Woman's face covered in red blotches after opening air freshener

A woman's face was left covered in bright red blotches after she opened an air freshener and it splashed on her lip. Josie Aldridge, a 60-year-old animal charity worker, bought the flower-scented perfume to make her car smell nice while on holiday in Cornwall.

She removed the “stopper” with her teeth but got some of the liquid on her lip. Josie then woke up the next morning with five bright, red blots on her face and realised that the air freshener liquid had damaged her skin.

She was diagnosed with contact dermatitis and given steroid tablets. The bottle warns users against getting the liquid in contact with skin and says you should remove the stopper using a pair of scissors.

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However, Josie said she didn't see this at the time and it should warn the opener to wear gloves. Although she blames herself for not properly reading the instructions, she said the warnings weren't clear enough.

Josie, from Hillingdon, London, said: "It should say that you have to wear gloves. It's quite strong stuff. I am at fault because I used my teeth and didn’t wash it off with water.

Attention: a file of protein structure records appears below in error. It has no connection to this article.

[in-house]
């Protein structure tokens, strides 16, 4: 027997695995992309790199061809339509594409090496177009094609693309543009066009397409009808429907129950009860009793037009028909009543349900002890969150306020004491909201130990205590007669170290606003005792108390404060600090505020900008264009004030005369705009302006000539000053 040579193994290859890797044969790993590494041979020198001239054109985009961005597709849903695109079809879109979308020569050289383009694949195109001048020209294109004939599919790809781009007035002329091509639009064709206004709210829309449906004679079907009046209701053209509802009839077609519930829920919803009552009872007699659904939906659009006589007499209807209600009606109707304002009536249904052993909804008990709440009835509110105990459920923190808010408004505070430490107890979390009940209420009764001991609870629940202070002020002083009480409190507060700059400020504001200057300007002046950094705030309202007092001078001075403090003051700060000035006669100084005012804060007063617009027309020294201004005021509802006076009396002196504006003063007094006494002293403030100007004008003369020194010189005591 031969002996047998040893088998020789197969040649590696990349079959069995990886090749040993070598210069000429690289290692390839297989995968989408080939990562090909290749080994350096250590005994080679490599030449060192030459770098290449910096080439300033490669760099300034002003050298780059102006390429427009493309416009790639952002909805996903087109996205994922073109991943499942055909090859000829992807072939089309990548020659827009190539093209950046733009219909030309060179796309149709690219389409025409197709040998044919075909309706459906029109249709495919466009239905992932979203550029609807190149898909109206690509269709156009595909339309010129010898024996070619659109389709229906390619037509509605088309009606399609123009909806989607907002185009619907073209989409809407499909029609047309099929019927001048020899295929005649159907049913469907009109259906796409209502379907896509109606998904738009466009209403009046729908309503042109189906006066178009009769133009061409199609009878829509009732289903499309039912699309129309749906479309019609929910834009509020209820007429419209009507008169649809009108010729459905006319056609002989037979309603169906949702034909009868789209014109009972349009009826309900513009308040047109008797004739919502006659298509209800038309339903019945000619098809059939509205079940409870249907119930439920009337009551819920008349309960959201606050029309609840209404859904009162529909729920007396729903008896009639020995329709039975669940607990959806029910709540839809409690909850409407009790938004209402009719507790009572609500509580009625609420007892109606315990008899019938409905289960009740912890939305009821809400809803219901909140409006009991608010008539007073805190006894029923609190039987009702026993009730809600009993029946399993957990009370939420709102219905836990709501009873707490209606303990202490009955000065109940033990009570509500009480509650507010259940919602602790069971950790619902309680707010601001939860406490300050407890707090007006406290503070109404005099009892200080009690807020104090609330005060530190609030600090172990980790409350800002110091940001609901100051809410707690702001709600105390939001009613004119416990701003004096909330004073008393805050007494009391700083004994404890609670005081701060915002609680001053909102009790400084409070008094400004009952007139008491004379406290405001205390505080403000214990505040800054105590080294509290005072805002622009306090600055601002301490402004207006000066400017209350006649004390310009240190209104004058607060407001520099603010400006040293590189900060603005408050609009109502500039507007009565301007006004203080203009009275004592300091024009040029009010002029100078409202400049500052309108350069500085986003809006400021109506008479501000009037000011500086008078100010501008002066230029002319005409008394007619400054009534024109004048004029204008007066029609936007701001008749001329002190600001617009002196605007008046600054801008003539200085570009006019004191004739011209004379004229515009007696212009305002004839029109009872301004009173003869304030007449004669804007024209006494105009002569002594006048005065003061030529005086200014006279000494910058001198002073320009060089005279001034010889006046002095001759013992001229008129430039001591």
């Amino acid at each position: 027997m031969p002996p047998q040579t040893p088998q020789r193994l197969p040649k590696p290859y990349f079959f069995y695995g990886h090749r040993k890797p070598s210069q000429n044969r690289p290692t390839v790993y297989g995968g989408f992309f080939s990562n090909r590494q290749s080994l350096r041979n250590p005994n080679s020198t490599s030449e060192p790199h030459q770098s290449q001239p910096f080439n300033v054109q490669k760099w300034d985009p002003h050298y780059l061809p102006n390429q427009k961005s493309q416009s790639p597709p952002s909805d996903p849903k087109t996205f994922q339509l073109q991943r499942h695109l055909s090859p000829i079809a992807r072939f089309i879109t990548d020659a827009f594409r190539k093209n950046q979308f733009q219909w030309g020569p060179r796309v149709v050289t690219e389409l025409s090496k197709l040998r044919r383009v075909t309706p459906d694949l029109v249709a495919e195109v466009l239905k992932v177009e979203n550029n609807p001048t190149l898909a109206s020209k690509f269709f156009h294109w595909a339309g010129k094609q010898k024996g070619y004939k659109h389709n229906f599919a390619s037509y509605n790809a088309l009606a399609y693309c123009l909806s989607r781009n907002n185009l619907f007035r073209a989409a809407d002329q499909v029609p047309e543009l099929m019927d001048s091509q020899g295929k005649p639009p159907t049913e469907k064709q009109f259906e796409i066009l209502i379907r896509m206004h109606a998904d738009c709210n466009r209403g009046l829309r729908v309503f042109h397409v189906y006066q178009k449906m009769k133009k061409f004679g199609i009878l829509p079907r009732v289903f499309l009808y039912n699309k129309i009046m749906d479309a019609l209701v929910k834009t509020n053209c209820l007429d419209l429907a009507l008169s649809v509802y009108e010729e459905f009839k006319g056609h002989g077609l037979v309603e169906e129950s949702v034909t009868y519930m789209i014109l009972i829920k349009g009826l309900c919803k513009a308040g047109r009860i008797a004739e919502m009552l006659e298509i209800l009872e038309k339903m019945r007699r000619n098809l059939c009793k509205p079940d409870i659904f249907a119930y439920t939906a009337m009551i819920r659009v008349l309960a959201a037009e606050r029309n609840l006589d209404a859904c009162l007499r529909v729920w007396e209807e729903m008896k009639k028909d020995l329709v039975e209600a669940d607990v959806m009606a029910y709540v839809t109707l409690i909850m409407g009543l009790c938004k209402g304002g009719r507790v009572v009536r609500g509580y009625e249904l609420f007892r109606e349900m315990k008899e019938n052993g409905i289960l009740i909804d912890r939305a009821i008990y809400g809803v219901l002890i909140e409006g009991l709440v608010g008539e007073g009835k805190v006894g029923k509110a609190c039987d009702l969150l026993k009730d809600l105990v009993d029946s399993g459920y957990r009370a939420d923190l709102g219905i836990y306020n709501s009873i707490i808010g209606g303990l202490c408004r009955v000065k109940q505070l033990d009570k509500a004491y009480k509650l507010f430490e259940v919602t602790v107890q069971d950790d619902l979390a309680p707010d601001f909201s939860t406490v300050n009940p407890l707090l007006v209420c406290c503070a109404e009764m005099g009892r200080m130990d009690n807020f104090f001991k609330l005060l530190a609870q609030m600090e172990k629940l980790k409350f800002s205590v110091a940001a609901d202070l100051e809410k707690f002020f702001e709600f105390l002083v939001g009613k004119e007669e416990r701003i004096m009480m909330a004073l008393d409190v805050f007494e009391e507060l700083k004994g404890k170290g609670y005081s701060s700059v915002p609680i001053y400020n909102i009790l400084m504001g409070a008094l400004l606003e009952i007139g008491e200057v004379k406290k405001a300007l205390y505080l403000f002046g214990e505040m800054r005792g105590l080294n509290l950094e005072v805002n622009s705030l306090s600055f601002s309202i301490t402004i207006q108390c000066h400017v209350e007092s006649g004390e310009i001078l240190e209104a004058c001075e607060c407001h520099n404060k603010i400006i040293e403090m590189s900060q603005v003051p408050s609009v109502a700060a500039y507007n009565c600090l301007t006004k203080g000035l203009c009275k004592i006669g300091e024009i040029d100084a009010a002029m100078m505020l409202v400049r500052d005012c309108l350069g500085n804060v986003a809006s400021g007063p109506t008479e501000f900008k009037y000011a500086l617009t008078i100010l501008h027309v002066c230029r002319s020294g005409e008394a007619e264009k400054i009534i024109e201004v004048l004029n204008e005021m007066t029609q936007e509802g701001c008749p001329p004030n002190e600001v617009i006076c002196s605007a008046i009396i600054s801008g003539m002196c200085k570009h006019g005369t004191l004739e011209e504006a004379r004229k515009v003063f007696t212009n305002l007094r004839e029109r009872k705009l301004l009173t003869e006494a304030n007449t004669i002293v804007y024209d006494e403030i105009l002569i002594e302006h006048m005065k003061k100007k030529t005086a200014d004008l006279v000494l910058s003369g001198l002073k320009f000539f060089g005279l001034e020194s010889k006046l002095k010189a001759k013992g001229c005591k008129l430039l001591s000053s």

"But in my defence I didn't have scissors or water in the car. It should say on the box that you should wear gloves. It should also emphasise that it can do significant damage.

"If someone saw the damage that this had done, they might think more carefully about wearing gloves. I’m not demanding compensation because I realise it’s my fault but if they were to emphasise it more, I would probably have taken more notice of it myself."

Josie was on holiday in Cornwall with her friend, Mandy, when the incident occurred. She had bought the flower-scented "SPRY" air freshener from a garden centre to make her car smell nice.

She said: "I used my teeth to remove the stopper. I got some on my mouth and I had a strong taste of fragrance on my lips." After two days Josie noticed bright red marks appear on her face.

"It took me a week before the penny dropped," she said. "At first I thought I was allergic to the pillow case. I didn't know what else it could be.

"I hadn't eaten anything weird." Eventually it dawned on Josie that the air freshener was the reason for her skin issue.

On April 2 her GP diagnosed her with contact dermatitis - an itchy rash caused by direct contact with a substance - and prescribed her steroid tablets. She said her skin is clearing up but there are still "patches of redness".

She added: "Hopefully it's not going to scar and will disappear in a week or two." Josie said her friends were "quite horrified" but they were able to see the funny side.

In response, Spry scents stated: "She opened the bottle with her teeth and it's a car perfume."